The car you are driving is a lethal weapon and any accident could kill you and others.

But that’s just one example.

Auras can strike without warning and render the recipient in varying states of loss.

Operating machinery, going for a swim, even doing shopping in the local supermarket could be dangerous if you suddenly start to lose your cognitive function.

It is after all, not unusual for sufferers to suddenly lose all sense of where they are or what they are doing. At best, they may just find that their eyesight is suddenly substantially impaired.

Sufferers have to make it to a safe place and quickly, to alleviate some of the risk, but the cognitive loss can be both very confusing and increase stress, which in turns often triggers a migraine to follow.

The Final Word –

There are 3 key ways in which a migraine aura is dangerous – the brain damage from a lack of blood flow to the brain, the risk of actually suffering a TIA but confusing it with an aura and the physical effects on your cognitive performance in the first place.

All three of these arguably make the aura far more dangerous than any migraine that follows. This is because although migraine can be extremely painful and debilitating, they are generally not fatal.

Strokes, brain damage or sudden unplanned blindness and confusion, can however be exactly that – extremely dangerous.

Are migraine auras dangerous? Without doubt, yes.

Thankfully, with a good treatment plan, migraine auras are ‘fully reversible’ (The International Classification of Headache Disorders 3rd edition).

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References Used –

1. Dr S Claiborne Johnston MD, Peter M Rothwell MD, Mai N Nguyen-Huynh MD, Matthew F Giles MRCP, Jacob S Elkins MD, Allan L Bernstein MD, Stephen Sidney MD. (Jan 2007). Validation and refinement of scores to predict very early stroke risk after transient ischaemic attack. The Lancet.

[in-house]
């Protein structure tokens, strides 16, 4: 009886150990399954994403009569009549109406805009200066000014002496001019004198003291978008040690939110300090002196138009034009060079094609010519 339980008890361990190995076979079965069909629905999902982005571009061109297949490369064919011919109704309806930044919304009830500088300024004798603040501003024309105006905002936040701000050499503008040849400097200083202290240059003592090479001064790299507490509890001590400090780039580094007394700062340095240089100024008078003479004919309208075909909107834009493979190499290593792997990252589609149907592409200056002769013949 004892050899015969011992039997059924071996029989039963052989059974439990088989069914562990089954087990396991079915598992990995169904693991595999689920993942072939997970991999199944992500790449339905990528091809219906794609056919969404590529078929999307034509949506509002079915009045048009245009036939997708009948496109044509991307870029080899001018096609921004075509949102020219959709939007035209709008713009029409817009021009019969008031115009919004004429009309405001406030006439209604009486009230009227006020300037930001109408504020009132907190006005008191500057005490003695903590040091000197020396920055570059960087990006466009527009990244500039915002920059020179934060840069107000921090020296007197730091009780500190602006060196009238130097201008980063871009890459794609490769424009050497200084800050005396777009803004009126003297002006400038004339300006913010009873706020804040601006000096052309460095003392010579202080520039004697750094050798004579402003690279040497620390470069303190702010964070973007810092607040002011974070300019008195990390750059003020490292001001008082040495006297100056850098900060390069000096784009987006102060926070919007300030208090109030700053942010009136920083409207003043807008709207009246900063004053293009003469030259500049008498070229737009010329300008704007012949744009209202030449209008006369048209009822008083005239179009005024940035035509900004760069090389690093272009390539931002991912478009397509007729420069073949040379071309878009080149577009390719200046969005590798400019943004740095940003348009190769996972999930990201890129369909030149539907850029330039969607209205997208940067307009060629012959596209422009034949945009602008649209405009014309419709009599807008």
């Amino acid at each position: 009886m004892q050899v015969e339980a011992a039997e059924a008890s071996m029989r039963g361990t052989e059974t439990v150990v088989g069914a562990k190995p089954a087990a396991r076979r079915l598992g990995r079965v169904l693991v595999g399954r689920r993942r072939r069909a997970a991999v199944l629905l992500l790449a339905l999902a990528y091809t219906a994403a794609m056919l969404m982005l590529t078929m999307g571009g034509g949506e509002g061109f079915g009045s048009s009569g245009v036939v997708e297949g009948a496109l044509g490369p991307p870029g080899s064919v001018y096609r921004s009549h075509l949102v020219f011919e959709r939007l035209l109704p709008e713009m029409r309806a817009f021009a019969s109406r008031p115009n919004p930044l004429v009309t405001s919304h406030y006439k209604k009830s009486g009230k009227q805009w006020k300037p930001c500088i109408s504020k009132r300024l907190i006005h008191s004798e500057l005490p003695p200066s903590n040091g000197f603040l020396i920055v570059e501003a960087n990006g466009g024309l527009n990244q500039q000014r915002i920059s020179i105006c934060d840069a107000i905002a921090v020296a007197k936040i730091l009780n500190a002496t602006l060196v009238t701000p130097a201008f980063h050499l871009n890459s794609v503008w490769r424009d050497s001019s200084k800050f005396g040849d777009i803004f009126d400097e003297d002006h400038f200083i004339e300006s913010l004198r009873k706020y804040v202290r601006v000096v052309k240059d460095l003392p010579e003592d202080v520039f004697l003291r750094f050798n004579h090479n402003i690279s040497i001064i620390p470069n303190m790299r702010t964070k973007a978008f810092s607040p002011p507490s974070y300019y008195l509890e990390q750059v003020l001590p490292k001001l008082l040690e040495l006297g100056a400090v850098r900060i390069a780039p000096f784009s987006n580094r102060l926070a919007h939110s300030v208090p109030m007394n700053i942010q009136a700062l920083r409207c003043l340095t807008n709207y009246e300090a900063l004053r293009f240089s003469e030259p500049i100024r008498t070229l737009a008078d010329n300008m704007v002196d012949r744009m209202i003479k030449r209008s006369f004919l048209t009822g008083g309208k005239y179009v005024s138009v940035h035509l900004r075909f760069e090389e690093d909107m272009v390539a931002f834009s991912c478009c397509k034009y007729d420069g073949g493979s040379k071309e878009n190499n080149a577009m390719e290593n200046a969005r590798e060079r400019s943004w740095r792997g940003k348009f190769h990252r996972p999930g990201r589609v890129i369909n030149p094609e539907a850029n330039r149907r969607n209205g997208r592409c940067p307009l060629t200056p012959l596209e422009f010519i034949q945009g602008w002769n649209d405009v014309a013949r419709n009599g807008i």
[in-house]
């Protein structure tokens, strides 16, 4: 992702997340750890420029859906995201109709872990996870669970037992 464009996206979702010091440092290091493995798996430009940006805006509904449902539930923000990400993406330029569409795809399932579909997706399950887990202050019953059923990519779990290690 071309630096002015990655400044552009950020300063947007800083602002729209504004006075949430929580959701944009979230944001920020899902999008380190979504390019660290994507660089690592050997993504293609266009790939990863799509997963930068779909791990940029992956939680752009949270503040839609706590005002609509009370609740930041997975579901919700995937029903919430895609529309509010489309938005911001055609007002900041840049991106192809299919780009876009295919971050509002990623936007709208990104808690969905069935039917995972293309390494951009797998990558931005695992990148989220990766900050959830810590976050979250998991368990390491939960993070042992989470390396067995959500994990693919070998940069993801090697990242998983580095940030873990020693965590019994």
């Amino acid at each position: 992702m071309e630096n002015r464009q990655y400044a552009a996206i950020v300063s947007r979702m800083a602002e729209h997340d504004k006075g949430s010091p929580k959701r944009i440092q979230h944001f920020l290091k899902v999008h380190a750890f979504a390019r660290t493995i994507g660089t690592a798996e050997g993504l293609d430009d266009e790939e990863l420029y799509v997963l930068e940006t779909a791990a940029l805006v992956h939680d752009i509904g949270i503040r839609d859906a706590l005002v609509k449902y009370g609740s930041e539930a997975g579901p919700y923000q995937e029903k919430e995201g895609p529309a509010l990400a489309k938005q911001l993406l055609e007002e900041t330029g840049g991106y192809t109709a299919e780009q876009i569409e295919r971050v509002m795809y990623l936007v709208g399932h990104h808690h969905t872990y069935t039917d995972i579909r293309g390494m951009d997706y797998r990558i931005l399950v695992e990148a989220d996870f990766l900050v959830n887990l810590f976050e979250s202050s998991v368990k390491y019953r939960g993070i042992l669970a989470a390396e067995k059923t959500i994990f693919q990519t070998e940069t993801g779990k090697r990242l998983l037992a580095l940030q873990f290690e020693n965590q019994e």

2. J Donald Easton, Jeffrey L Saver, Gregory W Albers, Mark J Alberts, Seemant Chaturvedi, Edward Feldmann, Thomas S Hatsukami, Randall T Higashida, S Claiborne Johnston, Chelsea S Kidwell, Helmi L Lutsep, Elaine Miller, Ralph L Sacco, American Heart Association; American Stroke Association Stroke Council; Council on Cardiovascular Surgery and Anesthesia; Council on Cardiovascular Radiology and Intervention; Council on Cardiovascular Nursing; Interdisciplinary Council on Peripheral Vascular Disease. (June 2009). Definition and Evaluation of Transient Ischemic Attack: A Scientific Statement for Healthcare Professionals From the American Heart Association/American Stroke Association Stroke Council; Council on Cardiovascular Surgery and Anesthesia; Council on Cardiovascular Radiology and Intervention; Council on Cardiovascular Nursing; And the Interdisciplinary Council on Peripheral Vascular Disease. The American Academy of Neurology Affirms the Value of This Statement as an Educational Tool for Neurologists. Stroke.
3. The International Classification of Headache Disorders 3rd edition.